Dear Tristan: on words

Dear Tristan,

As we near the end of this year’s Christmas letters, I want to tell you about why your dad and I decided to write these letters. I was inspired by reading these letters from a mom to her baby boy. I loved the way she shared her heart, and her real, with her son. I wrote a few letters to you when I was pregnant, but throughout a lot of my pregnancy with you I was thinking and processing and wasn’t quite able to put into words all of what I want to say to you…so I didn’t write as much as I’d intended. (Something you’ll learn about me is that I tend to take a LONG time to process things and know how I want to talk about them.) But over the pregnancy and the last seven months of knowing you, somehow now I know how I want to talk to you about things.

I know you are far too young right now to understand these letters, and that they are something you won’t read for many years. Probably by the time you do read them, much of what we are saying here will be second nature to you, because it is what we will live with you. (At least that is my hope.) Probably, too, some of it will be different – perhaps we will change our minds on some things. (This is a good thing – we should always be open to learning more and changing our perspectives.)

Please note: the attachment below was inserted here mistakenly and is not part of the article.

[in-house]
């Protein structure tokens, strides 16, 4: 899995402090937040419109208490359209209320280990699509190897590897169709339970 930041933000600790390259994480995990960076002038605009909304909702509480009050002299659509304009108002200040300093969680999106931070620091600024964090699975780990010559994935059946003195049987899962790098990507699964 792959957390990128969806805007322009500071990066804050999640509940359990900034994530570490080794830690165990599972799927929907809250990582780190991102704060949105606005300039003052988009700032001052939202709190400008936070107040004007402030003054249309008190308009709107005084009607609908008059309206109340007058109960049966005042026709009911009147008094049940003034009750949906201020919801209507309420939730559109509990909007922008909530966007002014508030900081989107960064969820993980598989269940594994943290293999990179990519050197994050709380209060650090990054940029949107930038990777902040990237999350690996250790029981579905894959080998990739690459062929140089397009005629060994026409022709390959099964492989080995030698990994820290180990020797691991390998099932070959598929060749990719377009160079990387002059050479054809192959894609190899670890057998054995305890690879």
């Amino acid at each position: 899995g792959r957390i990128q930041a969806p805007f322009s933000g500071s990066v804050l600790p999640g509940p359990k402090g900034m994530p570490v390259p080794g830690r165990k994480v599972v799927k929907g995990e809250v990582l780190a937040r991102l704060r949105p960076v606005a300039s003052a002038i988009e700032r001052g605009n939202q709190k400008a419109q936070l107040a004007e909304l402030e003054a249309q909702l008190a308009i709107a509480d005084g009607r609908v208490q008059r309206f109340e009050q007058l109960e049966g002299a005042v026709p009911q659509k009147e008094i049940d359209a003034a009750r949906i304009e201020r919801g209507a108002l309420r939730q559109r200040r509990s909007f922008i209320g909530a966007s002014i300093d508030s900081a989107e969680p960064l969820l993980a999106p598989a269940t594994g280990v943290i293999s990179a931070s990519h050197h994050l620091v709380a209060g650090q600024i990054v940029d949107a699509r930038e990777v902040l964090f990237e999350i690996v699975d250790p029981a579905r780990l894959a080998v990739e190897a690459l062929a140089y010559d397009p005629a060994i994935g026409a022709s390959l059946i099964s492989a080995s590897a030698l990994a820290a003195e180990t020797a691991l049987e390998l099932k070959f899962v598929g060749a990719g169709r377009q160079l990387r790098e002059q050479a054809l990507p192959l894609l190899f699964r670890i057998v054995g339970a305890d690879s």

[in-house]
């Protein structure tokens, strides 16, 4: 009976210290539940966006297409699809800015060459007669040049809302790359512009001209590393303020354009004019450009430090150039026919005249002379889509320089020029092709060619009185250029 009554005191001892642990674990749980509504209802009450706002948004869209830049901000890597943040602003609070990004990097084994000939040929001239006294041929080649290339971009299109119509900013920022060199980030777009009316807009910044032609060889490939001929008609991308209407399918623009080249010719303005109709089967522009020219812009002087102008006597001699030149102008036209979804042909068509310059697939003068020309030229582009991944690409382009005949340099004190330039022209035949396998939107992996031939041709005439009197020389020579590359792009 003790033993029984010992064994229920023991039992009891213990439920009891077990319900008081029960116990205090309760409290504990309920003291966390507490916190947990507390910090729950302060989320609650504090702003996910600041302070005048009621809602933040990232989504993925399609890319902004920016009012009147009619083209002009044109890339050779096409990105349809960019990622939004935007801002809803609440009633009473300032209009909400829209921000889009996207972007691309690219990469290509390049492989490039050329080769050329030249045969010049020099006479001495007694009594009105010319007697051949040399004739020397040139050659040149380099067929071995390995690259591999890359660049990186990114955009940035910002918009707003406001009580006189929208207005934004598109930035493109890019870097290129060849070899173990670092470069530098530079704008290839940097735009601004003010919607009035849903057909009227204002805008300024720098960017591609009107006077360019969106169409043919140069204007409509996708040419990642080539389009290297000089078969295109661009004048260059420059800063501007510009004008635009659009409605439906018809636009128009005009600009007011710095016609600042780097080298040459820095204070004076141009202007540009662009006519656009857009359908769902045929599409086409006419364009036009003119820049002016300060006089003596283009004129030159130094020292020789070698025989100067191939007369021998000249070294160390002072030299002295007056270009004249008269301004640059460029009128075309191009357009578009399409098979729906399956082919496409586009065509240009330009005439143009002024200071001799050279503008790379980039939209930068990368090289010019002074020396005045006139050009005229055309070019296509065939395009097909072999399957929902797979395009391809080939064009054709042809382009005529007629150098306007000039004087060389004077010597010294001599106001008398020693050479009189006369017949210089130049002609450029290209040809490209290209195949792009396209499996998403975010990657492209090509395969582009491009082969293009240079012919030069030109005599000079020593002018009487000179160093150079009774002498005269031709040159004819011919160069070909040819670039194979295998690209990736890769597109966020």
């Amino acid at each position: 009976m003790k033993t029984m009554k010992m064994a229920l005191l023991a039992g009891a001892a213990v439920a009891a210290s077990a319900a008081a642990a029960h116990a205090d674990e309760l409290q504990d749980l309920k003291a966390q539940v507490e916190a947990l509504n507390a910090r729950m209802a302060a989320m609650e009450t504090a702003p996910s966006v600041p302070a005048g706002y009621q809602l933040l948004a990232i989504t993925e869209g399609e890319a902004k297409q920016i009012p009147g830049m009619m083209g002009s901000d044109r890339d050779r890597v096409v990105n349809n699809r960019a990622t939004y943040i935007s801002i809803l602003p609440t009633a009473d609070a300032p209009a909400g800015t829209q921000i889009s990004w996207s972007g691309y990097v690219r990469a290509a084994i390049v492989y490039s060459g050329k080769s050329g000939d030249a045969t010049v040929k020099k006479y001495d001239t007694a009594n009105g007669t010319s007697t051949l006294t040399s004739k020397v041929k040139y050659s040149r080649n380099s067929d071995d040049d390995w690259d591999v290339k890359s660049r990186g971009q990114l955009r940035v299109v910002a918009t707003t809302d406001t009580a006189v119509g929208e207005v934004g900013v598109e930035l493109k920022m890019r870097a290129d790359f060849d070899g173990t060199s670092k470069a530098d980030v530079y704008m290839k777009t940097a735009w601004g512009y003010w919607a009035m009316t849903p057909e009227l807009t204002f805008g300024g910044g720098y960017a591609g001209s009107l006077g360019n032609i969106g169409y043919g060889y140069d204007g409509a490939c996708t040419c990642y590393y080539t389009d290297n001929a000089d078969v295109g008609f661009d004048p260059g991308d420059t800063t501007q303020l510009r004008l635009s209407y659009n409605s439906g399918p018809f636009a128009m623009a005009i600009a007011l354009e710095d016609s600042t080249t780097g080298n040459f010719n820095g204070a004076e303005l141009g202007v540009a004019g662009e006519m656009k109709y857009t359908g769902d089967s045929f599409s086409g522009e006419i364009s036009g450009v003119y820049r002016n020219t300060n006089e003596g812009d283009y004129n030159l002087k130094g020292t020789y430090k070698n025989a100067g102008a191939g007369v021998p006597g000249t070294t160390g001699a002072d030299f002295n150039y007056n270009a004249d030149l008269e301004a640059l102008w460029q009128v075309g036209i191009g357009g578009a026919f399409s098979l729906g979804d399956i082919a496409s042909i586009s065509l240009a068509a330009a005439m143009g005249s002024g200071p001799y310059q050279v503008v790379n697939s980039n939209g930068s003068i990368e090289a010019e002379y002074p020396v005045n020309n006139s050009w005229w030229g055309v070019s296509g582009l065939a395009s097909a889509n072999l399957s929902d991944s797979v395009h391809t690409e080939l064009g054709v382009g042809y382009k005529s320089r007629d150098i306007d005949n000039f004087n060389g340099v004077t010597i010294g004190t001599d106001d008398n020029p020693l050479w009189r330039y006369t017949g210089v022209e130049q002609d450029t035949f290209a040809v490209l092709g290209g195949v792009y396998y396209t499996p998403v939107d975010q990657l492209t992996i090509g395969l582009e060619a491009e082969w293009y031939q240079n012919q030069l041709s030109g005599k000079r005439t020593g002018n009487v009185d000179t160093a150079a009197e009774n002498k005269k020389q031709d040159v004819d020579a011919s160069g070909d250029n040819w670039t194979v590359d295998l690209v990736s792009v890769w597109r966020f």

But I want to write to you now because there is so much on my heart when I think about being your mom. Things I want to tell you, things I want to share with you, things from my deep heart. I know that the most important thing is to live real with you, but I also know that words are a powerful way of sharing what is alive in me. Writing has been for me a way of coming to terms with what is real, knowing what and who I am, and figuring out how to share that. Journaling, letters, blogging – they are all ways for me to get what is inside of me out. 

Words are one of the most important things your dad and I want to share with you. We are both book lovers, and I have to admit we hope that you will be too. There are many things that are important to me – but books are quite possibly at the top of that list. I can say without any exaggeration that books have changed and shaped who I am today, and that without books, I would be a very different (and very undeveloped) person. Books can share entire worlds, take you on long travels without ever leaving your home. They can teach you about other people and about yourself. They can challenge you to think, inspire you to move mountains, and change the direction of your life. They can tell you stories, and help you to understand your own.

Can you tell I love books?

But words are important in more ways than just in books. Words between people – both in written and spoken form – are the principle way that we share who we are in relationship. And you know how I’ve written about relationship being the most important thing. Well, in the context of relationship words can heal as well as harm. They can help us share our heart – if we withhold our words when they are necessary, it’s like withholding our true self.

Words used carelessly can do tremendous harm. They can dig deep into other people’s hearts, planting pain and judgment and fear. Be careful with your words…someone is always listening.